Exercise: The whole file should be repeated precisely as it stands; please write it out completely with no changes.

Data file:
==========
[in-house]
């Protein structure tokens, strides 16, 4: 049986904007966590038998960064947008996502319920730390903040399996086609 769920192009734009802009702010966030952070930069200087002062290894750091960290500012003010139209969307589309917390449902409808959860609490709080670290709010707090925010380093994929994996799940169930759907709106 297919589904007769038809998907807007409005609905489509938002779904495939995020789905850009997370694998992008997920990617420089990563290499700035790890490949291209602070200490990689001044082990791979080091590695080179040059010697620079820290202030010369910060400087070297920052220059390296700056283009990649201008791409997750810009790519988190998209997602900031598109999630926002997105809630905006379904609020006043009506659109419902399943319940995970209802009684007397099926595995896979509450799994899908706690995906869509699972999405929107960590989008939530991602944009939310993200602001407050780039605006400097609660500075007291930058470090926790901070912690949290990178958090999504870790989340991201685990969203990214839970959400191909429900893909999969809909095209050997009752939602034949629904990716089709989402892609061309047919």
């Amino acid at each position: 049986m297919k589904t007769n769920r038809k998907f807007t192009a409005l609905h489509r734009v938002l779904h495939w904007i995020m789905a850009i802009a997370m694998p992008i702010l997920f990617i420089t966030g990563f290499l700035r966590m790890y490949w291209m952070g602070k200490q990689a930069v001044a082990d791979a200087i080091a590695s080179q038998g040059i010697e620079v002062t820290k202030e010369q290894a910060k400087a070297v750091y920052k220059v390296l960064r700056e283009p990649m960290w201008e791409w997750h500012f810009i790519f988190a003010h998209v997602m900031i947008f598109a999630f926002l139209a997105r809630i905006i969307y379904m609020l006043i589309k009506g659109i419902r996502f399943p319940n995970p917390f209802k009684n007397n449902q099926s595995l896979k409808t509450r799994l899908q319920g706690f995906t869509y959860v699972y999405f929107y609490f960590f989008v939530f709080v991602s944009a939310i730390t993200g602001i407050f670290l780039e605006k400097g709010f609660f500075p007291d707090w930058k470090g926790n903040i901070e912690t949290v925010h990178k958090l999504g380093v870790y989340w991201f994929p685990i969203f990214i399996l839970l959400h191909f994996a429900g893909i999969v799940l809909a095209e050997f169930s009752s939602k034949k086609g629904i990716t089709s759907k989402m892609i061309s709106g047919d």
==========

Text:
[in-house]
């Protein structure tokens, strides 16, 4: 049986904007966590038998960064947008996502319920730390903040399996086609 769920192009734009802009702010966030952070930069200087002062290894750091960290500012003010139209969307589309917390449902409808959860609490709080670290709010707090925010380093994929994996799940169930759907709106 297919589904007769038809998907807007409005609905489509938002779904495939995020789905850009997370694998992008997920990617420089990563290499700035790890490949291209602070200490990689001044082990791979080091590695080179040059010697620079820290202030010369910060400087070297920052220059390296700056283009990649201008791409997750810009790519988190998209997602900031598109999630926002997105809630905006379904609020006043009506659109419902399943319940995970209802009684007397099926595995896979509450799994899908706690995906869509699972999405929107960590989008939530991602944009939310993200602001407050780039605006400097609660500075007291930058470090926790901070912690949290990178958090999504870790989340991201685990969203990214839970959400191909429900893909999969809909095209050997009752939602034949629904990716089709989402892609061309047919």
């Amino acid at each position: 049986m297919k589904t007769n769920r038809k998907f807007t192009a409005l609905h489509r734009v938002l779904h495939w904007i995020m789905a850009i802009a997370m694998p992008i702010l997920f990617i420089t966030g990563f290499l700035r966590m790890y490949w291209m952070g602070k200490q990689a930069v001044a082990d791979a200087i080091a590695s080179q038998g040059i010697e620079v002062t820290k202030e010369q290894a910060k400087a070297v750091y920052k220059v390296l960064r700056e283009p990649m960290w201008e791409w997750h500012f810009i790519f988190a003010h998209v997602m900031i947008f598109a999630f926002l139209a997105r809630i905006i969307y379904m609020l006043i589309k009506g659109i419902r996502f399943p319940n995970p917390f209802k009684n007397n449902q099926s595995l896979k409808t509450r799994l899908q319920g706690f995906t869509y959860v699972y999405f929107y609490f960590f989008v939530f709080v991602s944009a939310i730390t993200g602001i407050f670290l780039e605006k400097g709010f609660f500075p007291d707090w930058k470090g926790n903040i901070e912690t949290v925010h990178k958090l999504g380093v870790y989340w991201f994929p685990i969203f990214i399996l839970l959400h191909f994996a429900g893909i999969v799940l809909a095209e050997f169930s009752s939602k034949k086609g629904i990716t089709s759907k989402m892609i061309s709106g047919d």